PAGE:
Have you ever wondered why mosquitoes exist and if they serve any useful purpose? It seems that they are here to annoy us and spread diseases.
But they might have their place in the ecosystem, they might serve some useful purpose.
From a human point of view, they are a big nuisance. Causing us to stay indoors on lovely summer evenings, wear long sleeves and long trousers when it’s hot, or make us put on some sticky unpleasant repellent.
For mosquitoes, their purpose is to live as long as possible and lay as many eggs as possible.
So, should we get rid of mosquitoes? Could we eliminate mosquitoes?
Diseases Transmitted By Mosquitoes
Besides being a nuisance, mosquitoes cause hundreds of thousands of deaths every year. According to the World Health Organization (WHO), malaria alone caused 438,000 deaths in 2015. In 2000 this figure was 839,000!
It’s not only humans who are affected by the diseases spread by mosquitoes. Other animals such as dogs and horses are also affected.
Besides malaria, there are many other diseases transmitted by mosquitoes. Here are a few: Chikungunya, Dog Heartworm (can be a life-threatening disease for dogs), Dengue, Yellow Fever, Eastern Equine Encephalitis (infects horses and humans), West Nile Virus, and Zika Virus.
In addition to these diseases, mosquito bites cause an allergic reaction. The body’s immune system reacts to the mosquito’s saliva, which causes irritation. This is the main reason most of us hate mosquitos.
Eliminating mosquitoes, the vector for many diseases, would save millions of lives.
Do All Mosquitoes Need To Be Killed?
As the most dangerous animal in the world, should we try to eliminate all mosquitoes? There are about 3500 mosquito species, and the vast majority feed on plant and fruit nectar. Killing these “harmless” species is unnecessary and could even be even counterproductive.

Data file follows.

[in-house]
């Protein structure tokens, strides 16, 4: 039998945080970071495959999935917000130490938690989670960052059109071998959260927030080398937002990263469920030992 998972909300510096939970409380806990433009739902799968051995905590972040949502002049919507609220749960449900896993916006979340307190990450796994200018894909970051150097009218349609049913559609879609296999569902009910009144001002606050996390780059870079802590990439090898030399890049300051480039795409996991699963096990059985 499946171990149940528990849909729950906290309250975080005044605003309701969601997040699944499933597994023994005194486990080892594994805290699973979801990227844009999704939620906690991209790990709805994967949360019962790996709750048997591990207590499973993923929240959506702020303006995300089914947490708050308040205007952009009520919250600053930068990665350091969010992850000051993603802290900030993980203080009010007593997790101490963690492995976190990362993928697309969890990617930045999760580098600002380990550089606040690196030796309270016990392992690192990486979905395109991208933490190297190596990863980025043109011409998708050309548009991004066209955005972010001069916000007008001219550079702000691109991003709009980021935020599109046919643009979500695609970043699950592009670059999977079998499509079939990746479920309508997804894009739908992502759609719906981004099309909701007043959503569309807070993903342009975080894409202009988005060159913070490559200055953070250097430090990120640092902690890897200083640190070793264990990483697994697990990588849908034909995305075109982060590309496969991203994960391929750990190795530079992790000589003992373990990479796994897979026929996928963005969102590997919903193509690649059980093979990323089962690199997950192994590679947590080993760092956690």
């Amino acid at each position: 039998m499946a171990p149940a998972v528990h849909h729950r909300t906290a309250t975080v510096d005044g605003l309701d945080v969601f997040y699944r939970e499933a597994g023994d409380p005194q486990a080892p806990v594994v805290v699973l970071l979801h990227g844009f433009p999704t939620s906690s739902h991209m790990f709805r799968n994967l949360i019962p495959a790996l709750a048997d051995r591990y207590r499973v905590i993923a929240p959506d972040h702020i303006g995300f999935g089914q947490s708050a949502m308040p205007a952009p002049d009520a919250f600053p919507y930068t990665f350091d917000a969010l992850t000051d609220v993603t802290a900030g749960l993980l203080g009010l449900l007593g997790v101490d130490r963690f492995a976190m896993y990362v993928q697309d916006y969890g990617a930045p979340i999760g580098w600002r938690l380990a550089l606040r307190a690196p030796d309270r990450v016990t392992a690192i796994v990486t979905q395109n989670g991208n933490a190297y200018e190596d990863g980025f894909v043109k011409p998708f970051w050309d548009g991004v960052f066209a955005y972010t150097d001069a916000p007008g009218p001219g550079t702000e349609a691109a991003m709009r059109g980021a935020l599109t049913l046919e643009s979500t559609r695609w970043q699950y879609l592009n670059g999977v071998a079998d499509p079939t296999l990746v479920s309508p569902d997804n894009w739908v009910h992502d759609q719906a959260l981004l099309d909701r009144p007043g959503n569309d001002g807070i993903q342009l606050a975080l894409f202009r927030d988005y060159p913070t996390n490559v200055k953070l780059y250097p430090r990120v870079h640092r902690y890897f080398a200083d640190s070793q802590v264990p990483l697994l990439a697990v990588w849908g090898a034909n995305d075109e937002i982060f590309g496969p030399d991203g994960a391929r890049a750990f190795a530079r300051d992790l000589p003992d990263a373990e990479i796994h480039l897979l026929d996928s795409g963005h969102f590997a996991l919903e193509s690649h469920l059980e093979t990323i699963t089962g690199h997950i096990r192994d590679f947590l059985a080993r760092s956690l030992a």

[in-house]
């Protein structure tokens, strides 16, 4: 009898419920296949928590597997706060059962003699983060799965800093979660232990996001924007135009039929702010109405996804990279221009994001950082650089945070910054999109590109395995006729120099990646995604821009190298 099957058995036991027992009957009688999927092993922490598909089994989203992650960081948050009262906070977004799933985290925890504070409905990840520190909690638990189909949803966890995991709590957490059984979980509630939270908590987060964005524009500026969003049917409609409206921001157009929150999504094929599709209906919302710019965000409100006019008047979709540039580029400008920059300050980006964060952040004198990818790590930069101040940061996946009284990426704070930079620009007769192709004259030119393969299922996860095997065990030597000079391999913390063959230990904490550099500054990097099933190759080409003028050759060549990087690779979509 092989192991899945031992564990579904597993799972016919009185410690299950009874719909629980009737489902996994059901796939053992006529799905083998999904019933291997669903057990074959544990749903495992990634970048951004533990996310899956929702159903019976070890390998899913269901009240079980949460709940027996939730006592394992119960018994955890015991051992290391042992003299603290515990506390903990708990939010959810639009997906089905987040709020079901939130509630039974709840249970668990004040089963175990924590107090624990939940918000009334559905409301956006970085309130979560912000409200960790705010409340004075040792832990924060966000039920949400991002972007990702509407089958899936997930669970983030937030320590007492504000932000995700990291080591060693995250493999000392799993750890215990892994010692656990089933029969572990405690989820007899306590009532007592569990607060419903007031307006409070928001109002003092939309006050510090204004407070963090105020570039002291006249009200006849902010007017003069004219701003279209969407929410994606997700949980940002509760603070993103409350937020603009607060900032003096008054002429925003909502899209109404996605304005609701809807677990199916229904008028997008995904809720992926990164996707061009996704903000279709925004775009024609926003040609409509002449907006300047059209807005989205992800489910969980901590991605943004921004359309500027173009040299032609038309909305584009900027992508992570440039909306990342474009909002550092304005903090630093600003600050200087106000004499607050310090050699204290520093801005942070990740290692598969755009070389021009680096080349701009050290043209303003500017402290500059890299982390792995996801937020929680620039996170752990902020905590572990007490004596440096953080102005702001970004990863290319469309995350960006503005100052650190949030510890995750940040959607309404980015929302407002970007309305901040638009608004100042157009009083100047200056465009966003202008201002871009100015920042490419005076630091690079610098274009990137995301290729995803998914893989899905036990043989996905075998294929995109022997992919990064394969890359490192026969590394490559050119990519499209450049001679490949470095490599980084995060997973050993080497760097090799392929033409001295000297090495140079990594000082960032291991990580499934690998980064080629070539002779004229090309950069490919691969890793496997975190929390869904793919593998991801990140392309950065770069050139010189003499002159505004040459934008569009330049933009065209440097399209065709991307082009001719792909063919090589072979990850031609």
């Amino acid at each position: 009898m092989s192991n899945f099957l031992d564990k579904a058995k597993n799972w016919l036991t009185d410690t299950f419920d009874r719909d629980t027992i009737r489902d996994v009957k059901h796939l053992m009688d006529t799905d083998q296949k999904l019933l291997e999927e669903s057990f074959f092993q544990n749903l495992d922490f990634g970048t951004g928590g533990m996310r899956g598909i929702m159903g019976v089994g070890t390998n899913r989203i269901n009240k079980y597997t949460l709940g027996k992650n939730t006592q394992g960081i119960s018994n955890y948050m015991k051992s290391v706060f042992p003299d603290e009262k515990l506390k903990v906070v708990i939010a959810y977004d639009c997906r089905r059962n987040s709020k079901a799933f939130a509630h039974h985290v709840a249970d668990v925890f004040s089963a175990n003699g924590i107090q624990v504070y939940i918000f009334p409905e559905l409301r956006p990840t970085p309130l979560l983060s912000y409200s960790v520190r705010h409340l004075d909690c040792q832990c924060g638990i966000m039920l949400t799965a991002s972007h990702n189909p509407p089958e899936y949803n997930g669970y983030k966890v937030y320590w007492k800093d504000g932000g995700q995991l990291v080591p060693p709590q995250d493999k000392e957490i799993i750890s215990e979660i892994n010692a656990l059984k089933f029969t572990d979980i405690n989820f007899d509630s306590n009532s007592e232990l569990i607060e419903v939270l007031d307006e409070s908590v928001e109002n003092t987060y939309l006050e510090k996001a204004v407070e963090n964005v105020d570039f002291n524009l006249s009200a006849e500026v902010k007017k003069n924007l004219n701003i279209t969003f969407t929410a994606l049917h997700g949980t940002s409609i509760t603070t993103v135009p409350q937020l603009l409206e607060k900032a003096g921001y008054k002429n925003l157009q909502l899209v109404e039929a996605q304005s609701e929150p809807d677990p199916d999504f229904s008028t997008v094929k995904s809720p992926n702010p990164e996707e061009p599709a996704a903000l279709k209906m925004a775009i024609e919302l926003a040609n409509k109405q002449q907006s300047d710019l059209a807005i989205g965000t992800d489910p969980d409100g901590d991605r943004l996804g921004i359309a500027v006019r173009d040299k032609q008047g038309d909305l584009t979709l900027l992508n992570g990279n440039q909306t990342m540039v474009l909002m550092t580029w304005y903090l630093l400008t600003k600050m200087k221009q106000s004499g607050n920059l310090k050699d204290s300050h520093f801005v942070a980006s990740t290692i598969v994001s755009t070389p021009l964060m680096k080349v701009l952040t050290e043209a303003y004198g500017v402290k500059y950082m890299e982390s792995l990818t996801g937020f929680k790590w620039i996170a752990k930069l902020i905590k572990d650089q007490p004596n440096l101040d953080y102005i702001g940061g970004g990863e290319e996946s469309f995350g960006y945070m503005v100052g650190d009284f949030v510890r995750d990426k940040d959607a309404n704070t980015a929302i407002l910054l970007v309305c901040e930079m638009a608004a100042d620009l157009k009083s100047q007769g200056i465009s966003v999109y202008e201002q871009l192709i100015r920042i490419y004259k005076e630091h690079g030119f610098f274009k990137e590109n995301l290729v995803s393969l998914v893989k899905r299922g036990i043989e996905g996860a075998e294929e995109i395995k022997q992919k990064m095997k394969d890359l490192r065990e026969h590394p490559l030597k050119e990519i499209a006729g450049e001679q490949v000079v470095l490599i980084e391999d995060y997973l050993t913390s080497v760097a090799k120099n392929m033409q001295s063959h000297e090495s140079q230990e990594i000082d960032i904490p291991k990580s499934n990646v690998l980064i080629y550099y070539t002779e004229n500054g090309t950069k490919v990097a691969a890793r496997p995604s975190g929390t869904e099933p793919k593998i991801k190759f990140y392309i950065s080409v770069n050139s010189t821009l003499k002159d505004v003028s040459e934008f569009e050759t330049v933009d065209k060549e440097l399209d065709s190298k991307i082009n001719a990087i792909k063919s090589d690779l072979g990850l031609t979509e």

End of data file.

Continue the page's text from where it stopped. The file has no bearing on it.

The largest known mosquito, the elephant mosquito of the Toxorhynchites genus, is one of these non-bloodsucking mosquitoes. Their larvae prey on other mosquito larvae, so they could be considered beneficial.
Scientists have considered using them in areas outside of where they are normally found to combat dengue fever. They are known to eat the larvae of Aedes aegypti mosquitoes.
Of the 3500 species of mosquitoes about 200 bite humans and 100 species transmit disease.
In the US, there are nearly 180 types of mosquitoes. Of these, 12 species are known to spread disease.
Three genus of mosquitoes are responsible for spreading the majority of these diseases.
- Anopheles – Lymphatic filariasis, Malaria
- Aedes – Chikungunya, Dengue, Lymphatic filariasis, Rift Valley fever, Yellow Fever, Zika
- Culex – Japanese encephalitis, Lymphatic filariasis, West Nile fever
Mosquitoes Must Be Useful For Something
The main positive reason for mosquitoes existing is the role they play in the food chain of other animals and as pollinators.
Mosquito larvae provide an important food source for small fish, frogs, tadpoles, and other insects. If they lose this food source their numbers may suffer. Then anything that feeds on these small fish or insects, such as larger fish or birds could also suffer.
Adult mosquitoes provide a food source for birds, bats, and dragonflies. However, researchers suggest that if they weren’t around, the birds would find other insects and probably wouldn’t suffer.
Adult mosquitoes feed on nectar, in fact, it is the sole diet of the males. This could mean that some plants might suffer from a shortage of pollinators.
David Quammen, a science writer, produces an interesting point in defense of mosquitoes. He says they could be one reason equatorial rain forests have survived human exploitation until quite recently. So mosquitoes could be “a defender of ecological diversity”!